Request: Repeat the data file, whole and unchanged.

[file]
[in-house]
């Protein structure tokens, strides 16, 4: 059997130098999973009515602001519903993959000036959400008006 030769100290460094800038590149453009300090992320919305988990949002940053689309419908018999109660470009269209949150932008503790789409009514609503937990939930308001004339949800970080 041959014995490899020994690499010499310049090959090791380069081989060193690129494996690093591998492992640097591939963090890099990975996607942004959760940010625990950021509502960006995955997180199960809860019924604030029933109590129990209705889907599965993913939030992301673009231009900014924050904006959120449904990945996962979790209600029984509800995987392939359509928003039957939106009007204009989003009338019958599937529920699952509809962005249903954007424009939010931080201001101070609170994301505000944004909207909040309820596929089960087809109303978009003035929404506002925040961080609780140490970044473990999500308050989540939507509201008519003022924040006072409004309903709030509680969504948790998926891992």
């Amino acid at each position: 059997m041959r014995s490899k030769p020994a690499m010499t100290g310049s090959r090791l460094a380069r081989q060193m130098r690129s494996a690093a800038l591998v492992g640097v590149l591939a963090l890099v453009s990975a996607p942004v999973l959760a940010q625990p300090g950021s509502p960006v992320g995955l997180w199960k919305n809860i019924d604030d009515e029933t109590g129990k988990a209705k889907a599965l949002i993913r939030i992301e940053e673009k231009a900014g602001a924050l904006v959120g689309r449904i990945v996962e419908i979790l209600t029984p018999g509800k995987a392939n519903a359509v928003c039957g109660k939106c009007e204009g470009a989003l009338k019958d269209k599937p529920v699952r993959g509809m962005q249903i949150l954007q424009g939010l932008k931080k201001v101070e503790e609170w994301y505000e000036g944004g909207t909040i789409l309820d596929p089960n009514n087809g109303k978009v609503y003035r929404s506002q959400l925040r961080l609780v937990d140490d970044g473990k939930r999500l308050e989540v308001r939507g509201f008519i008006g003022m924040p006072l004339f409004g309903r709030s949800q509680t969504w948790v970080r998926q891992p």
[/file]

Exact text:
[in-house]
């Protein structure tokens, strides 16, 4: 059997130098999973009515602001519903993959000036959400008006 030769100290460094800038590149453009300090992320919305988990949002940053689309419908018999109660470009269209949150932008503790789409009514609503937990939930308001004339949800970080 041959014995490899020994690499010499310049090959090791380069081989060193690129494996690093591998492992640097591939963090890099990975996607942004959760940010625990950021509502960006995955997180199960809860019924604030029933109590129990209705889907599965993913939030992301673009231009900014924050904006959120449904990945996962979790209600029984509800995987392939359509928003039957939106009007204009989003009338019958599937529920699952509809962005249903954007424009939010931080201001101070609170994301505000944004909207909040309820596929089960087809109303978009003035929404506002925040961080609780140490970044473990999500308050989540939507509201008519003022924040006072409004309903709030509680969504948790998926891992």
């Amino acid at each position: 059997m041959r014995s490899k030769p020994a690499m010499t100290g310049s090959r090791l460094a380069r081989q060193m130098r690129s494996a690093a800038l591998v492992g640097v590149l591939a963090l890099v453009s990975a996607p942004v999973l959760a940010q625990p300090g950021s509502p960006v992320g995955l997180w199960k919305n809860i019924d604030d009515e029933t109590g129990k988990a209705k889907a599965l949002i993913r939030i992301e940053e673009k231009a900014g602001a924050l904006v959120g689309r449904i990945v996962e419908i979790l209600t029984p018999g509800k995987a392939n519903a359509v928003c039957g109660k939106c009007e204009g470009a989003l009338k019958d269209k599937p529920v699952r993959g509809m962005q249903i949150l954007q424009g939010l932008k931080k201001v101070e503790e609170w994301y505000e000036g944004g909207t909040i789409l309820d596929p089960n009514n087809g109303k978009v609503y003035r929404s506002q959400l925040r961080l609780v937990d140490d970044g473990k939930r999500l308050e989540v308001r939507g509201f008519i008006g003022m924040p006072l004339f409004g309903r709030s949800q509680t969504w948790v970080r998926q891992p």